Interestingly, she says, "While I appreciate the sense of community derived within churches, I never found any sense of God or a higher power within religious groups. Nevertheless, they are full of wonderful people who do extraordinary things for their fellow human beings." (Pg. 229) She concludes on the note, "Never in all those years of political activity did I believe the arms race and the Cold War would end... But they did end---a miracle occurred. The work of the international peace movement helped to pave the way for a Russian, Mikhail Gorbachev, to perform the final act... This, I believe, was the single most important event of the twentieth century. When the Cold War ended, so did my desperation. And my spiritual work now provided its replacement---a joyful passion for life in all its aspects." (Pg. 354)

Caldicott has been almost forgotten in many quarters now, but her story is still of immense interest to any progressives and peace advocates interested in social struggles.
GAZANIK
Helen Caldicott tells her story on two levels: her fight against uninformed, uninterested and unmotivated politicians ( and the public at that time) to expose the dangers of nuclear energy - and her disarmingly honest look at the toll such a fight took on her marriage and family. I found her book fascinating in both relms. It educated me about the terrible danger to the miners and others exposed to the minerals used in these plants. It frightened me to think of what is happening now in Japan and what dangers those people are experiencing - perhaps not wholly disclosed by the nuclear power plant officials.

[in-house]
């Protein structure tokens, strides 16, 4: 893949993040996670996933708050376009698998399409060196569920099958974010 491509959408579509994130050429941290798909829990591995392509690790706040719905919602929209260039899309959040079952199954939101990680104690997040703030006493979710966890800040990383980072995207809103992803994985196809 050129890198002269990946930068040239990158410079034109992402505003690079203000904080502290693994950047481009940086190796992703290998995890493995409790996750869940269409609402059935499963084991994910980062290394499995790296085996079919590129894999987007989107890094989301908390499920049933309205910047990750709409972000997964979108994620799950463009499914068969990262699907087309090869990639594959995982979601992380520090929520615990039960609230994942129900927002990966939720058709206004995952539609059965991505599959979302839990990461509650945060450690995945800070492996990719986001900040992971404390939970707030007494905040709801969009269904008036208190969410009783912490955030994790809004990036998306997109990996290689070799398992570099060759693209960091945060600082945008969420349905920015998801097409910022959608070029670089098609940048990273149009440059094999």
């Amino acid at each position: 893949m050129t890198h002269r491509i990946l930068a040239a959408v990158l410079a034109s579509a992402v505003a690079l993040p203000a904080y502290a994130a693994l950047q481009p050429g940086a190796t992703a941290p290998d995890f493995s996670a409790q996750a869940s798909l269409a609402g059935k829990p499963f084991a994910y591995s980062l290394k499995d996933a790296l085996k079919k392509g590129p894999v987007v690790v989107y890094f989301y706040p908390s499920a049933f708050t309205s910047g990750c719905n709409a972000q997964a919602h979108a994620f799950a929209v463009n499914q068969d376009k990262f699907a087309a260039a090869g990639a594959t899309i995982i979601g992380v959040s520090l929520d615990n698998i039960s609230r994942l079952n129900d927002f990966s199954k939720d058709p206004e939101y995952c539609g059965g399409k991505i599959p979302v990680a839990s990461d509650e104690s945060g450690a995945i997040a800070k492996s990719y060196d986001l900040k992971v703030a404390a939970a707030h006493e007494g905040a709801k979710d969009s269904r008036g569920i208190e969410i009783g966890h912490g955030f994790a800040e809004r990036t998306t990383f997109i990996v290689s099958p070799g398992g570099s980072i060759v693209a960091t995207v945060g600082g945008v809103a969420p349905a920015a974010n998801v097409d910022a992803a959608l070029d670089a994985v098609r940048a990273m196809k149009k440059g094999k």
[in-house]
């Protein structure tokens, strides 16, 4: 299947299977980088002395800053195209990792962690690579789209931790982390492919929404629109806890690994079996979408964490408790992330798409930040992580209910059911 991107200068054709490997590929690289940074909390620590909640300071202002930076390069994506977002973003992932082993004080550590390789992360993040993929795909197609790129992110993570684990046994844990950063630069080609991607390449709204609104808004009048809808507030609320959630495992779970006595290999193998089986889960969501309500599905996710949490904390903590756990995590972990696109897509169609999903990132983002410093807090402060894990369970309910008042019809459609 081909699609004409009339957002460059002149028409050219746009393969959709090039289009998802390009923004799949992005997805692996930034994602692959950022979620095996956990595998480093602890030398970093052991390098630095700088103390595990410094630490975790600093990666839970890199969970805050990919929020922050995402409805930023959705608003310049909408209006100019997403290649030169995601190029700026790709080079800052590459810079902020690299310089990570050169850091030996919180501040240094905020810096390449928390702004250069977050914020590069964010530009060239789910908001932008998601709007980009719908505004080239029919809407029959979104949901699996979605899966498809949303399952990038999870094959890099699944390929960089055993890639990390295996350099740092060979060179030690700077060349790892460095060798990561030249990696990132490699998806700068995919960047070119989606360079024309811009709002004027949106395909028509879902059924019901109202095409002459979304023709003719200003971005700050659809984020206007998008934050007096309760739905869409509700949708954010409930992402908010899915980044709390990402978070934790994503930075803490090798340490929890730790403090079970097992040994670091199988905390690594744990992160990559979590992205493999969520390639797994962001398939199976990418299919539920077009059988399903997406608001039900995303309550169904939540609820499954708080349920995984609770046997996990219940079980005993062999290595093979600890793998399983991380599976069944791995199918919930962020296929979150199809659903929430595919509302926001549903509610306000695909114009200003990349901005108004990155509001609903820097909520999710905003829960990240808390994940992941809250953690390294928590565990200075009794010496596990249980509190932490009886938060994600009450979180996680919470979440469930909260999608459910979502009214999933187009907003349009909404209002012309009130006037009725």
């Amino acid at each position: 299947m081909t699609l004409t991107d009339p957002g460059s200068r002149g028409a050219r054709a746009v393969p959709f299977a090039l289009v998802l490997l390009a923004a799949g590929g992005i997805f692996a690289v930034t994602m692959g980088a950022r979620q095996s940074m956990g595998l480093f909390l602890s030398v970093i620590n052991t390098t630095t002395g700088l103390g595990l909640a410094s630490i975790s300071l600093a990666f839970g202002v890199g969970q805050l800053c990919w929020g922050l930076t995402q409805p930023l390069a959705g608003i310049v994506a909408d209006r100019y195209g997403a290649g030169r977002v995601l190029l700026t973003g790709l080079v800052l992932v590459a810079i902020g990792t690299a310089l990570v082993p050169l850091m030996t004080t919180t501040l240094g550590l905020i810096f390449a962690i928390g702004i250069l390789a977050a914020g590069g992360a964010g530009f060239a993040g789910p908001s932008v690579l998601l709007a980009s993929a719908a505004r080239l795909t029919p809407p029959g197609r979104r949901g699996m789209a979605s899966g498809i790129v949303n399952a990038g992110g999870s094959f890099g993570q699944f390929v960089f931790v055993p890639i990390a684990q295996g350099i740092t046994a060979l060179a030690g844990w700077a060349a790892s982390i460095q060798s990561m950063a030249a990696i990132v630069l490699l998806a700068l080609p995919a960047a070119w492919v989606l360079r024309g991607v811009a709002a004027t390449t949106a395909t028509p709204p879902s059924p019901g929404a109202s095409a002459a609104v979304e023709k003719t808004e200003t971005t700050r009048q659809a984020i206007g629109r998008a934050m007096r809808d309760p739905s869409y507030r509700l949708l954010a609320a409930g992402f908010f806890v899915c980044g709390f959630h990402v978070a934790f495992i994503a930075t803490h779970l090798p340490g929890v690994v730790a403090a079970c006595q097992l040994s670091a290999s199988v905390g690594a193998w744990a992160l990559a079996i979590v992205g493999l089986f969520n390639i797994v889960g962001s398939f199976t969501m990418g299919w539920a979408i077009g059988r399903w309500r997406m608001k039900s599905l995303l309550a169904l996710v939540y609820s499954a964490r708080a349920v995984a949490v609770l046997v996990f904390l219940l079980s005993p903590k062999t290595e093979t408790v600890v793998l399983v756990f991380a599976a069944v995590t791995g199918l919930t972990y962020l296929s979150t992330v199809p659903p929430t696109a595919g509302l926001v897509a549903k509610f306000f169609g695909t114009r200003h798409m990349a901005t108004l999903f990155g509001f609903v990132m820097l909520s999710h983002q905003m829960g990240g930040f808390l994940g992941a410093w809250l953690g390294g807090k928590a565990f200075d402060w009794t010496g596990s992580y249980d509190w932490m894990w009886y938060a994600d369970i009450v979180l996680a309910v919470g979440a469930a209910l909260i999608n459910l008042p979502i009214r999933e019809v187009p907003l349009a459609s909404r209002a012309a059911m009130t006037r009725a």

But equally interesting were all the psychological insights into her family and herself that Dr. Caldicott so generously and with deep honesty shares. Many many thanks to this scientist for her dedication and humble forthrightness. There is so much wisdom in this book...
Kegal
I wavered between giving this three and four stars, but decided on three stars for folks who don't know anything about Caldicott. Those of us who are either already fans of her personally, or care deeply about anti-nuclear and environmental issues, would more likely give it at least four stars. Dr. Caldicott is an inspiration to anyone who either wants to make a difference in the world, or fears that no one person can. She started on her anti-nuclear campaign as an Australian pediatrician and concerned mother -- writing an angry letter to the editor about French nuclear tests in the South Pacific (which did not get published) -- and went on to found Physicians for Social Responsibility and to inspire millions. I've seen Dr. Caldicott speak twice, and she's a marvel. She has authored other books, _Missile Envy_ and _If You Love This Planet_ among them, about more specific issues; this is a very personal account, in which she is honest about her failures, disappointments, setbacks, loneliness, and fear of death. But it is ultimately a triumph of the will and spirit. I wish her many more years of health, happiness, and successful activism.
GoodBuyMyFriends
An unexciting, uninvolving autobiography. Where's the "passion"? The history is interesting to a point, but the nitty-gritty seems to be lacking. Given Caldicott's powerful speech making and her powerful writing in If You Love This Planet, this desiccated book is a big disappointment. People and events simply don't come alive here.